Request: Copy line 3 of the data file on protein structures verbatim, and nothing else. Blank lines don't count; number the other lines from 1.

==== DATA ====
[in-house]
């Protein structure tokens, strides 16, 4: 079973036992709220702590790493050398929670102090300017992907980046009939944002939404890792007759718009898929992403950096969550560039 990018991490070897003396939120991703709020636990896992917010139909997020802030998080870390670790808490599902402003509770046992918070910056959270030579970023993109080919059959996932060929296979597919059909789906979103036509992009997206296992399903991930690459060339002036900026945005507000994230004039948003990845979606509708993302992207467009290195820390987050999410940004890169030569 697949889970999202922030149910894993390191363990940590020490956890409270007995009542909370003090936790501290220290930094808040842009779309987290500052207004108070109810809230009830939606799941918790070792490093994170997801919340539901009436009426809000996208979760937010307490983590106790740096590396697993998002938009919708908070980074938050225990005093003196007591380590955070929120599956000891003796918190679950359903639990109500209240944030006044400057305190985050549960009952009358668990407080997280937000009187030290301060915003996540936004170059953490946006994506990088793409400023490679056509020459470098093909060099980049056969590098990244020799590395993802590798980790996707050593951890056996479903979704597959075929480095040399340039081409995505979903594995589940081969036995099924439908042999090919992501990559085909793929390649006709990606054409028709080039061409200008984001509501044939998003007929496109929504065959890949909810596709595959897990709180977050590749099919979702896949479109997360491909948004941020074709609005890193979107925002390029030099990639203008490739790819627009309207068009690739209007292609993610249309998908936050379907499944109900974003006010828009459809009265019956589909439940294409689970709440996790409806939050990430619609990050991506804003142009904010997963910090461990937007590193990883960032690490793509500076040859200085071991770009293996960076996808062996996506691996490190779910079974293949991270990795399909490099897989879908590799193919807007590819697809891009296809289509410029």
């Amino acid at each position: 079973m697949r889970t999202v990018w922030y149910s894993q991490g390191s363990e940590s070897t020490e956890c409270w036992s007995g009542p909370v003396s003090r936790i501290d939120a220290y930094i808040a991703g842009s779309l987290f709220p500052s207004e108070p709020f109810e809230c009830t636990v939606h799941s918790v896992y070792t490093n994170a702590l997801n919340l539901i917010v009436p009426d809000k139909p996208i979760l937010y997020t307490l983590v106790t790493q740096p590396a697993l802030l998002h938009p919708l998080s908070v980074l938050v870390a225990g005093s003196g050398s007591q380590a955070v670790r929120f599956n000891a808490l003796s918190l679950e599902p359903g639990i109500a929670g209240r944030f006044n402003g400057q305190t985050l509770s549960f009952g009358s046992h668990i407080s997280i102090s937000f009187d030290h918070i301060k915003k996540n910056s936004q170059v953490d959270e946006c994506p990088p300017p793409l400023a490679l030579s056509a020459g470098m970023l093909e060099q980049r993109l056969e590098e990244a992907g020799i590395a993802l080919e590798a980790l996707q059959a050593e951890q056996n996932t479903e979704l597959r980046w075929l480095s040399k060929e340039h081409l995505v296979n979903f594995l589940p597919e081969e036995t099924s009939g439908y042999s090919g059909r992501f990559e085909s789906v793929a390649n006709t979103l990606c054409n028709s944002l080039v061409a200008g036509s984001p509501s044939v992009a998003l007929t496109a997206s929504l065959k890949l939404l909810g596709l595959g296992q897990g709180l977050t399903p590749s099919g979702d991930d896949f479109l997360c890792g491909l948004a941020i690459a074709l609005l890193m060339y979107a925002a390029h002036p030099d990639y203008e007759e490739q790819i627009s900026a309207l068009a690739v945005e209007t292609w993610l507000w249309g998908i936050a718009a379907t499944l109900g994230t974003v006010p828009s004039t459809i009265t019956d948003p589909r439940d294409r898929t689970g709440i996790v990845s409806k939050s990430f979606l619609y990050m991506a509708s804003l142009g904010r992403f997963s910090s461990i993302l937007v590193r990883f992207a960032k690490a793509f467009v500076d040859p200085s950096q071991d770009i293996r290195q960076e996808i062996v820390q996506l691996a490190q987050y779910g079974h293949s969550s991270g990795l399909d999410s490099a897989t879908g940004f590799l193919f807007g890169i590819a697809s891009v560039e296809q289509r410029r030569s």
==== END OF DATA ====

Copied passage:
């Amino acid at each position: 079973m697949r889970t999202v990018w922030y149910s894993q991490g390191s363990e940590s070897t020490e956890c409270w036992s007995g009542p909370v003396s003090r936790i501290d939120a220290y930094i808040a991703g842009s779309l987290f709220p500052s207004e108070p709020f109810e809230c009830t636990v939606h799941s918790v896992y070792t490093n994170a702590l997801n919340l539901i917010v009436p009426d809000k139909p996208i979760l937010y997020t307490l983590v106790t790493q740096p590396a697993l802030l998002h938009p919708l998080s908070v980074l938050v870390a225990g005093s003196g050398s007591q380590a955070v670790r929120f599956n000891a808490l003796s918190l679950e599902p359903g639990i109500a929670g209240r944030f006044n402003g400057q305190t985050l509770s549960f009952g009358s046992h668990i407080s997280i102090s937000f009187d030290h918070i301060k915003k996540n910056s936004q170059v953490d959270e946006c994506p990088p300017p793409l400023a490679l030579s056509a020459g470098m970023l093909e060099q980049r993109l056969e590098e990244a992907g020799i590395a993802l080919e590798a980790l996707q059959a050593e951890q056996n996932t479903e979704l597959r980046w075929l480095s040399k060929e340039h081409l995505v296979n979903f594995l589940p597919e081969e036995t099924s009939g439908y042999s090919g059909r992501f990559e085909s789906v793929a390649n006709t979103l990606c054409n028709s944002l080039v061409a200008g036509s984001p509501s044939v992009a998003l007929t496109a997206s929504l065959k890949l939404l909810g596709l595959g296992q897990g709180l977050t399903p590749s099919g979702d991930d896949f479109l997360c890792g491909l948004a941020i690459a074709l609005l890193m060339y979107a925002a390029h002036p030099d990639y203008e007759e490739q790819i627009s900026a309207l068009a690739v945005e209007t292609w993610l507000w249309g998908i936050a718009a379907t499944l109900g994230t974003v006010p828009s004039t459809i009265t019956d948003p589909r439940d294409r898929t689970g709440i996790v990845s409806k939050s990430f979606l619609y990050m991506a509708s804003l142009g904010r992403f997963s910090s461990i993302l937007v590193r990883f992207a960032k690490a793509f467009v500076d040859p200085s950096q071991d770009i293996r290195q960076e996808i062996v820390q996506l691996a490190q987050y779910g079974h293949s969550s991270g990795l399909d999410s490099a897989t879908g940004f590799l193919f807007g890169i590819a697809s891009v560039e296809q289509r410029r030569s």